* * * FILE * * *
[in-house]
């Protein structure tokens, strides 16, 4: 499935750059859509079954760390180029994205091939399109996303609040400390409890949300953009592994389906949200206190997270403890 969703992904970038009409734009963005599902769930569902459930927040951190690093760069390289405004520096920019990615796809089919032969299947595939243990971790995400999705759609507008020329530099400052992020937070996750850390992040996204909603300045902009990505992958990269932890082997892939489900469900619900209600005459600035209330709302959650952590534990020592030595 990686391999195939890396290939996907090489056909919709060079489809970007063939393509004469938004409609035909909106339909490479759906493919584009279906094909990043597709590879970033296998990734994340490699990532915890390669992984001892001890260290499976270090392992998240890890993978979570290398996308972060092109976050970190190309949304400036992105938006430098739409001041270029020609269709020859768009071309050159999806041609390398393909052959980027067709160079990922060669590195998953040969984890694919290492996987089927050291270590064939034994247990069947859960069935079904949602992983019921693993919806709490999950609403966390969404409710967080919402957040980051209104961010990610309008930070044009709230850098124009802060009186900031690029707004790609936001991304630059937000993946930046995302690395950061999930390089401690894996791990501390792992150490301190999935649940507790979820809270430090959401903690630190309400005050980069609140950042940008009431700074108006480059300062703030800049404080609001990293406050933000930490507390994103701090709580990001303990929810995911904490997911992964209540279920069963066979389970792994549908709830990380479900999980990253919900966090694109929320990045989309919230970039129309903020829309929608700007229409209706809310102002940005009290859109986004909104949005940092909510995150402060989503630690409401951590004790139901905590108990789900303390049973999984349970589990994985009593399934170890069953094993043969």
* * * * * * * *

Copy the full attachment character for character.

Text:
[in-house]
């Protein structure tokens, strides 16, 4: 499935750059859509079954760390180029994205091939399109996303609040400390409890949300953009592994389906949200206190997270403890 969703992904970038009409734009963005599902769930569902459930927040951190690093760069390289405004520096920019990615796809089919032969299947595939243990971790995400999705759609507008020329530099400052992020937070996750850390992040996204909603300045902009990505992958990269932890082997892939489900469900619900209600005459600035209330709302959650952590534990020592030595 990686391999195939890396290939996907090489056909919709060079489809970007063939393509004469938004409609035909909106339909490479759906493919584009279906094909990043597709590879970033296998990734994340490699990532915890390669992984001892001890260290499976270090392992998240890890993978979570290398996308972060092109976050970190190309949304400036992105938006430098739409001041270029020609269709020859768009071309050159999806041609390398393909052959980027067709160079990922060669590195998953040969984890694919290492996987089927050291270590064939034994247990069947859960069935079904949602992983019921693993919806709490999950609403966390969404409710967080919402957040980051209104961010990610309008930070044009709230850098124009802060009186900031690029707004790609936001991304630059937000993946930046995302690395950061999930390089401690894996791990501390792992150490301190999935649940507790979820809270430090959401903690630190309400005050980069609140950042940008009431700074108006480059300062703030800049404080609001990293406050933000930490507390994103701090709580990001303990929810995911904490997911992964209540279920069963066979389970792994549908709830990380479900999980990253919900966090694109929320990045989309919230970039129309903020829309929608700007229409209706809310102002940005009290859109986004909104949005940092909510995150402060989503630690409401951590004790139901905590108990789900303390049973999984349970589990994985009593399934170890069953094993043969």